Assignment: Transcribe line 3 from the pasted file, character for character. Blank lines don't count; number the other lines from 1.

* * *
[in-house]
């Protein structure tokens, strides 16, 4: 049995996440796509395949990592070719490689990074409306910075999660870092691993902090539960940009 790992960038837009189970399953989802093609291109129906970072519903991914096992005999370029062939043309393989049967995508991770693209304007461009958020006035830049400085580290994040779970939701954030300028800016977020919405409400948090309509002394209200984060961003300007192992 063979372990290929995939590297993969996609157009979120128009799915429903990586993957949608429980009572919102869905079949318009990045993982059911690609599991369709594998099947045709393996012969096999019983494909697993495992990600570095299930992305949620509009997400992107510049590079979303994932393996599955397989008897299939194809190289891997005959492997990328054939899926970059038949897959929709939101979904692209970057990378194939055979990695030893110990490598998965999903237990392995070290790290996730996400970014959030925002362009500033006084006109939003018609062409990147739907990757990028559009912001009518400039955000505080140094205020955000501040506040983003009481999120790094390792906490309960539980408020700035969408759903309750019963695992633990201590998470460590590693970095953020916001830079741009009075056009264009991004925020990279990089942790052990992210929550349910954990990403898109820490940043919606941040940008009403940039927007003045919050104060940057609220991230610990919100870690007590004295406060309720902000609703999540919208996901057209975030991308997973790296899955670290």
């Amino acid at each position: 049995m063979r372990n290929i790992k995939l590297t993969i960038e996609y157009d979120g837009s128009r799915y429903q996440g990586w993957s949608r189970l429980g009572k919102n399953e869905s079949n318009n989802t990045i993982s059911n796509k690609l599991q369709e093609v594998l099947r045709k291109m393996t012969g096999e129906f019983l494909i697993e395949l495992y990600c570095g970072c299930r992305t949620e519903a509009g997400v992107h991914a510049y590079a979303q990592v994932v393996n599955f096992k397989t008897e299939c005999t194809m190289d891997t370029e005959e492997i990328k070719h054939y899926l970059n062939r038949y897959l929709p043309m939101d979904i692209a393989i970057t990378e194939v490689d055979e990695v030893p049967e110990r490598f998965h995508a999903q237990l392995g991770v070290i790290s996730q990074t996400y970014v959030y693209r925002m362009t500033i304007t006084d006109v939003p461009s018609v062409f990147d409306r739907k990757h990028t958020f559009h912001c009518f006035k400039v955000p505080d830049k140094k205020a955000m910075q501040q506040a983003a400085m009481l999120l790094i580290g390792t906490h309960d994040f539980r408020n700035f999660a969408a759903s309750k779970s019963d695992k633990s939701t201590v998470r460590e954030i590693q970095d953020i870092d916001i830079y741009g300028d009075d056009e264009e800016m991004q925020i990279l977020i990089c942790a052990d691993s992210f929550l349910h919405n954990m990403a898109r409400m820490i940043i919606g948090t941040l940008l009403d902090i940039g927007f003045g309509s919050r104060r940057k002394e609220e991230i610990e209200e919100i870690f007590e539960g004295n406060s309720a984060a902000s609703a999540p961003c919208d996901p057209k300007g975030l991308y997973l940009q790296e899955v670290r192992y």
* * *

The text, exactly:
């Amino acid at each position: 049995m063979r372990n290929i790992k995939l590297t993969i960038e996609y157009d979120g837009s128009r799915y429903q996440g990586w993957s949608r189970l429980g009572k919102n399953e869905s079949n318009n989802t990045i993982s059911n796509k690609l599991q369709e093609v594998l099947r045709k291109m393996t012969g096999e129906f019983l494909i697993e395949l495992y990600c570095g970072c299930r992305t949620e519903a509009g997400v992107h991914a510049y590079a979303q990592v994932v393996n599955f096992k397989t008897e299939c005999t194809m190289d891997t370029e005959e492997i990328k070719h054939y899926l970059n062939r038949y897959l929709p043309m939101d979904i692209a393989i970057t990378e194939v490689d055979e990695v030893p049967e110990r490598f998965h995508a999903q237990l392995g991770v070290i790290s996730q990074t996400y970014v959030y693209r925002m362009t500033i304007t006084d006109v939003p461009s018609v062409f990147d409306r739907k990757h990028t958020f559009h912001c009518f006035k400039v955000p505080d830049k140094k205020a955000m910075q501040q506040a983003a400085m009481l999120l790094i580290g390792t906490h309960d994040f539980r408020n700035f999660a969408a759903s309750k779970s019963d695992k633990s939701t201590v998470r460590e954030i590693q970095d953020i870092d916001i830079y741009g300028d009075d056009e264009e800016m991004q925020i990279l977020i990089c942790a052990d691993s992210f929550l349910h919405n954990m990403a898109r409400m820490i940043i919606g948090t941040l940008l009403d902090i940039g927007f003045g309509s919050r104060r940057k002394e609220e991230i610990e209200e919100i870690f007590e539960g004295n406060s309720a984060a902000s609703a999540p961003c919208d996901p057209k300007g975030l991308y997973l940009q790296e899955v670290r192992y």